Using Selectome with .NET Bio, F# and R

The Bio.Selectome namespace has features to query Selectome.Selectome is a database that merges data from Ensembl and the programs in PAML used to compute the ratio of non-synonymous to synonymous (dN/dS) mutations along various branches of the phylogenetic tree. A low dN/dS ratio indicates that the protein sequence is under strong selective constraint, while a high one indicates that selective constraint is more relaxed. Selectome is also a fantastic resource to get gene trees and multiple sequence alignments. Using selectome and .NET Bio allows you to quickly investigate divergence across the vertebrate phylogeny. This page gives a walk of how to query selectome, convert the text data it returns in to objects, and the compute and plot various quantities from those objects.

Example Walk Through.

Step 0: Setup F#–If you haven’t used F# before, you can download Tsunami. Open the program and add references to Bio.Selectome using the #r command and open the relevant namespaces. (highlight and hit Alt+Enter to run in the console).

Step 1: Make Gene List – Selectome requires ensembl identifiers be used in queries.To create a set of interesting genes, I first downloaded the full set of genes from the MitoCarta website. These genes are identified by Entrez IDs, while selectome uses Ensembl IDs, so to convert between these I used the GeneID converter website to create a flatfile of the new ids. Given this flatfile, we can load it and convert it to typed classes as follows:
Step 2: Query Selectome –  All selectome data is accessed through the SelectomeDataFetcher class. This class will return a SelelctomeQueryResult that will let you know if the query was successful. Currently, the queries will only be successful for genes that exist in the database and have data available for the full vertebrate tree. If no data is available the Result will be NoResultsFound, if selectome returned data but there was no tree available for all vertebrates(but maybe just primates) the result will be NoVeterbrateTreeDataFound. We want to extract genes from query results that successfully returned data for the vertebrate tree.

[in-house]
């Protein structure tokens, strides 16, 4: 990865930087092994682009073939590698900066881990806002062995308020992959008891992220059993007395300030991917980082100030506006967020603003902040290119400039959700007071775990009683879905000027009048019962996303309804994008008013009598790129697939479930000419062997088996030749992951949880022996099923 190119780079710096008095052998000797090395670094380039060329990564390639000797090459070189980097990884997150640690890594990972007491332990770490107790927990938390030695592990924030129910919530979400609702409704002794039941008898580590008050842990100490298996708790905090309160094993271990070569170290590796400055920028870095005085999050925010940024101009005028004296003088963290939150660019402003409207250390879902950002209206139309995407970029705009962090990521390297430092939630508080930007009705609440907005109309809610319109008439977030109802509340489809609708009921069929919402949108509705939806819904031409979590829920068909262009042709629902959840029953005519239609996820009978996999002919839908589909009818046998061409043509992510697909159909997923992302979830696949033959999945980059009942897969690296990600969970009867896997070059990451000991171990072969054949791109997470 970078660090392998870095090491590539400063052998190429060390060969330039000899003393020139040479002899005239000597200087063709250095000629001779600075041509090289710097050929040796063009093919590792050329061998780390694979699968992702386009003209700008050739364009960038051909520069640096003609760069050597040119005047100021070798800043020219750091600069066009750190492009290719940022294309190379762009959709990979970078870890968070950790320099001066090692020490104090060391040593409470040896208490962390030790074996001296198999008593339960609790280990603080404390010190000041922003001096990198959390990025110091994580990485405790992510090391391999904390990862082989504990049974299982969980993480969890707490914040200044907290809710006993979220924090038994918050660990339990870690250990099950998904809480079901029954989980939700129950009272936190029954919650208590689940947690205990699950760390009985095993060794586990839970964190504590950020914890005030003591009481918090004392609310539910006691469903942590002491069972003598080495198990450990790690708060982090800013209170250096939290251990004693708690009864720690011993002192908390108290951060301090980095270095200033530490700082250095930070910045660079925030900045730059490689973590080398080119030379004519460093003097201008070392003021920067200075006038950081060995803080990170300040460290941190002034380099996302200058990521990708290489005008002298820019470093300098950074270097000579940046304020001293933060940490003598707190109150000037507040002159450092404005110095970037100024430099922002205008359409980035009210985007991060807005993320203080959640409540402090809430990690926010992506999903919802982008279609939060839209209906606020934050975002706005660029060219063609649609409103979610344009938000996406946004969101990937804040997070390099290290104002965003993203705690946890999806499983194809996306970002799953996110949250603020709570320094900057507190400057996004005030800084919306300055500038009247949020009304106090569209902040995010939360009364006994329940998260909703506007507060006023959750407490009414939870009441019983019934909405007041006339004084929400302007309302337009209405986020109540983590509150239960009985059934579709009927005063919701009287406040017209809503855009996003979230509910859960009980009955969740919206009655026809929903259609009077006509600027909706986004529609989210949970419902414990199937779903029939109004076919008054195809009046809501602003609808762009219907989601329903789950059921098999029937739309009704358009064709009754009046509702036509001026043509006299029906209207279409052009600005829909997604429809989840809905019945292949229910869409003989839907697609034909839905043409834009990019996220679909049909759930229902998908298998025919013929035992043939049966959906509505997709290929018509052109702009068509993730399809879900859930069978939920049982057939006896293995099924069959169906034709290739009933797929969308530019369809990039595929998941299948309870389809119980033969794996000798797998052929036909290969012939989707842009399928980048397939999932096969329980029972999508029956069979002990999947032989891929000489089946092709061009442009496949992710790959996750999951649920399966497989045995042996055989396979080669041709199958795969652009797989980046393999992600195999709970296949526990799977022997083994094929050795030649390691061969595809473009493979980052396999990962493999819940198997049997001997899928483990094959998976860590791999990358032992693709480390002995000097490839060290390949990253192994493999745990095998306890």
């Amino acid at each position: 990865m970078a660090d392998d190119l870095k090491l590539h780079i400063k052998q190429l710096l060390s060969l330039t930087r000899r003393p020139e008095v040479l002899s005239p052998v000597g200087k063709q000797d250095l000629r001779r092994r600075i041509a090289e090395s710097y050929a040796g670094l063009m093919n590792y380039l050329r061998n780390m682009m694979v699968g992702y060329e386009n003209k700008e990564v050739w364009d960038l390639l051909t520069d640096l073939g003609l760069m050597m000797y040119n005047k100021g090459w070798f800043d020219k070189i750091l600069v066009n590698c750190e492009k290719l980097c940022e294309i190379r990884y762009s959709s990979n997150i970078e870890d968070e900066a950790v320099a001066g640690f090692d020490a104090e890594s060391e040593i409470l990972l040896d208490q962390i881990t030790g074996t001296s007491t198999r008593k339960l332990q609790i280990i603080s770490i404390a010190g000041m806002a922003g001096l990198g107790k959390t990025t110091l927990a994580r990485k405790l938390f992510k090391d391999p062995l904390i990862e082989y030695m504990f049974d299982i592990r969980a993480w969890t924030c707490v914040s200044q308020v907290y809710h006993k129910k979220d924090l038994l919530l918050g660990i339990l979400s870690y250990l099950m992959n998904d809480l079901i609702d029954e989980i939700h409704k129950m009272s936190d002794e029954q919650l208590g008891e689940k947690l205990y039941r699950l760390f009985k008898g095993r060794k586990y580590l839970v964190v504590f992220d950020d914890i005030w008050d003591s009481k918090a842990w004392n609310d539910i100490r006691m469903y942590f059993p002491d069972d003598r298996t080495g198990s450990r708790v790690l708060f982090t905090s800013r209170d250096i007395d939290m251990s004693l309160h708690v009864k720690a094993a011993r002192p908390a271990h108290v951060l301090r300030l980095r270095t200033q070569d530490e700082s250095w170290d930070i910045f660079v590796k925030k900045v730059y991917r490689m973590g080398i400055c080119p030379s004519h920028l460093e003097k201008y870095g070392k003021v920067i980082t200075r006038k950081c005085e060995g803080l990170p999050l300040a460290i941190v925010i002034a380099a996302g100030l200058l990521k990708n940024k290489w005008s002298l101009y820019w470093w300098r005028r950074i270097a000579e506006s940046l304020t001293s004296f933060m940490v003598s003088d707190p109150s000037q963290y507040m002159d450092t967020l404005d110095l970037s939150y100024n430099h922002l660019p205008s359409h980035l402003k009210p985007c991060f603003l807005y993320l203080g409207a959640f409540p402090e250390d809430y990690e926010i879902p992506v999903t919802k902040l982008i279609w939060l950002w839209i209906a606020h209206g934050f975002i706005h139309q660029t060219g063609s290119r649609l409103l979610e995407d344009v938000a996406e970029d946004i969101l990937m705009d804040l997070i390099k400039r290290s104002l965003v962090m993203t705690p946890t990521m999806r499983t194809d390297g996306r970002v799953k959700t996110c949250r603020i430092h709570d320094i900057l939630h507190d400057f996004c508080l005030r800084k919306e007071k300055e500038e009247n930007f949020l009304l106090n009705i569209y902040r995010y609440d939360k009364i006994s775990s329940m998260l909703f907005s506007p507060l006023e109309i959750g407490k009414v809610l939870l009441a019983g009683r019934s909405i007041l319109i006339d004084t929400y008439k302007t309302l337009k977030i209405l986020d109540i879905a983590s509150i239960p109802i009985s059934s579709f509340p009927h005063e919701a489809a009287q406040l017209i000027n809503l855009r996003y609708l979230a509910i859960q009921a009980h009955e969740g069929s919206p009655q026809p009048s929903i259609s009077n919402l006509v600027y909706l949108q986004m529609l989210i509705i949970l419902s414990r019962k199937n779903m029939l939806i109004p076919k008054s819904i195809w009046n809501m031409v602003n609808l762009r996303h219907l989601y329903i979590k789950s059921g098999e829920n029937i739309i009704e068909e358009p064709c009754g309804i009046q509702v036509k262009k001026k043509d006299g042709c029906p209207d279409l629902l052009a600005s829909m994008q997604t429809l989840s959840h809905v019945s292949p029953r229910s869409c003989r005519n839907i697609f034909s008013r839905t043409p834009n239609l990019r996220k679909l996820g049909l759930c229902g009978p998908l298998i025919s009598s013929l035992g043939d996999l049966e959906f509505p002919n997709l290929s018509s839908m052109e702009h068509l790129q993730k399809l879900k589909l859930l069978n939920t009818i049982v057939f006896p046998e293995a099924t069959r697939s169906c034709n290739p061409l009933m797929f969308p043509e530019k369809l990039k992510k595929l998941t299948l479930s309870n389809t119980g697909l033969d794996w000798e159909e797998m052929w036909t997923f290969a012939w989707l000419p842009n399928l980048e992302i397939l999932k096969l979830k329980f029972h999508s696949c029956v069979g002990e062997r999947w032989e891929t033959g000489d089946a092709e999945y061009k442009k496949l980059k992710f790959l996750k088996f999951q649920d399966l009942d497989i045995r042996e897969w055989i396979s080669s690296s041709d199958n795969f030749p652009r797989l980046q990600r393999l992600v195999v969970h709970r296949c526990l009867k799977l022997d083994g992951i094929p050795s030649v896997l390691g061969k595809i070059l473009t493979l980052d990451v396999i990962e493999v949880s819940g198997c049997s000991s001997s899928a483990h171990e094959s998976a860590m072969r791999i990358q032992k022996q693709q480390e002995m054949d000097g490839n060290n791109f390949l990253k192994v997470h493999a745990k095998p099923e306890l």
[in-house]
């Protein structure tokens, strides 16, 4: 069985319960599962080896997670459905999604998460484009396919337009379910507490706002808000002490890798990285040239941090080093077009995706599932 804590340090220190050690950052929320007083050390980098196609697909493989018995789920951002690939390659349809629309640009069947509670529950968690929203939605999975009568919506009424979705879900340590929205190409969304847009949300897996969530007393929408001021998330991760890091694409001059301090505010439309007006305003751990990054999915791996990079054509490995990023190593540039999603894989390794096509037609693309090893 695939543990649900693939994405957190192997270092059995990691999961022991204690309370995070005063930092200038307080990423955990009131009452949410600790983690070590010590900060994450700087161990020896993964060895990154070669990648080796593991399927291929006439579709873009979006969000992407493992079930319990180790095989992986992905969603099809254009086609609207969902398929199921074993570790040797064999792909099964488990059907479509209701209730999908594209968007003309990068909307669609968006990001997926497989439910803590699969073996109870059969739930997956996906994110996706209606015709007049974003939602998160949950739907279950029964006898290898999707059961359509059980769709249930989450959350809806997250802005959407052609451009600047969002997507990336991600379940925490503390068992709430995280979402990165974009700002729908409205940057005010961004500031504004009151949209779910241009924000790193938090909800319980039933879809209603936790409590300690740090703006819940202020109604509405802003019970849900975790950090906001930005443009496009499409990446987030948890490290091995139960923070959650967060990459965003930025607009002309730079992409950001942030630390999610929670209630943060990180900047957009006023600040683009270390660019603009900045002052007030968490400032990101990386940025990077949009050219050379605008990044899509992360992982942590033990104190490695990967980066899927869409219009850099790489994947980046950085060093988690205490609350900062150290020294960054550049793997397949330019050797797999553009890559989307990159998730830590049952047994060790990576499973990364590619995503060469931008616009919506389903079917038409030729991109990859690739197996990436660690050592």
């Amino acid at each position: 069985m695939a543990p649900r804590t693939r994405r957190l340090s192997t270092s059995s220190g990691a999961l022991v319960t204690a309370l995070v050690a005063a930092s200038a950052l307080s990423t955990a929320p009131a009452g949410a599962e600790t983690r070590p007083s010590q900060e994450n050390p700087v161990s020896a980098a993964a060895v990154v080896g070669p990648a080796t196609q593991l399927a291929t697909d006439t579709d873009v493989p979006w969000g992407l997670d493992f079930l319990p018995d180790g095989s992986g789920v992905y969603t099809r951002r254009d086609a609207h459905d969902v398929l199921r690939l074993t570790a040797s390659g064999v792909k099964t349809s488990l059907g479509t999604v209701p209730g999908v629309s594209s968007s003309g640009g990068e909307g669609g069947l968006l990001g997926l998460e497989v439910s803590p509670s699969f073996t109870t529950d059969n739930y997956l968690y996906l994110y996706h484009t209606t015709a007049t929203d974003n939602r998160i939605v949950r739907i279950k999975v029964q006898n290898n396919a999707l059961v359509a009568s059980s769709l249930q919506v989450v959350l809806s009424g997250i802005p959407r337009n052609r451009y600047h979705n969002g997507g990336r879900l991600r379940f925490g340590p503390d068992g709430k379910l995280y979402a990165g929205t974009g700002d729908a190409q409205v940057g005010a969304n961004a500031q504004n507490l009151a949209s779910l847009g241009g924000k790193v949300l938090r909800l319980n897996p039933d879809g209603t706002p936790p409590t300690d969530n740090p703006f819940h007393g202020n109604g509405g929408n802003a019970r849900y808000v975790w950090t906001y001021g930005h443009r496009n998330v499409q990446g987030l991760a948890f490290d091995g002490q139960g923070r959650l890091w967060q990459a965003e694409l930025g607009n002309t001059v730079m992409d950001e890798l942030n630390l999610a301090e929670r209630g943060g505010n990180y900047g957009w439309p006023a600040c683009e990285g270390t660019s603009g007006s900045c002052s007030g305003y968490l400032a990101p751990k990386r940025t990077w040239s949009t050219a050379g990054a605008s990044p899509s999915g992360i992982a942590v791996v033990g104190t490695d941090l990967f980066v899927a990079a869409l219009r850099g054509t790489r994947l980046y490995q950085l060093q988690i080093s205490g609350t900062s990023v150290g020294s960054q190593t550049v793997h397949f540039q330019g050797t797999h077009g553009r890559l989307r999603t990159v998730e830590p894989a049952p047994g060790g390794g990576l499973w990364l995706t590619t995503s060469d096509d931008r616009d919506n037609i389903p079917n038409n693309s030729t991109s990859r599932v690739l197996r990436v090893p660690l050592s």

Step 3: Determine how many genes show positive selection – F# makes this easy: Interestingly, roughly 33% of genes show selection, so we know not to get too excited by any one result!

Step 4: Download Multiple Sequence Alignments  – In order to decide how conserved a protein is relative to other proteins, we can download the multiple sequence alignment for each protein in this set and compare it to a particular protein of interest.  In Selectome, each protein comes with a masked and unmasked alignment for both proteins and DNA. These objects are available from the SelectomeGene class and are lazily downloaded when requested from the Selectome server.  These sequence alignment downloads are also cached for 30 days in a temporary directory to avoid waiting for downloads if you want to reload your script of interest.  Once downloaded they are converted to full-fledged .NET BIO multiple sequence alignments, meaning one can do nearly anything with them. The example below gets the DNA alignment and the BLOSUM90 alignment score for the masked amino acid alignments.

Step 5: Download the Gene Trees – The selectome gene defines a class, SelectomeTree, that provides a great set of functions to query all the interesting metadata provided by selectome. These features are most usefully investigated by using the autocomplete functionality of your editor, but there is a lot of useful information! Some examples are also shown below.

Tree queries are also cached locally to avoid going back to the server in the event of repeated requests.
Step 6: Plot distribution of interest using the R data provider – You can call R plotting functions directly from F# using the R type provider. More information is available from that site, but the code snippet below is sufficient to produce a histogram of alignment scores, no need to dump to a flat file first! Huzzah! One intermediate machine to rule them all (or at least to avoid useless glue between different libraries/APIs).

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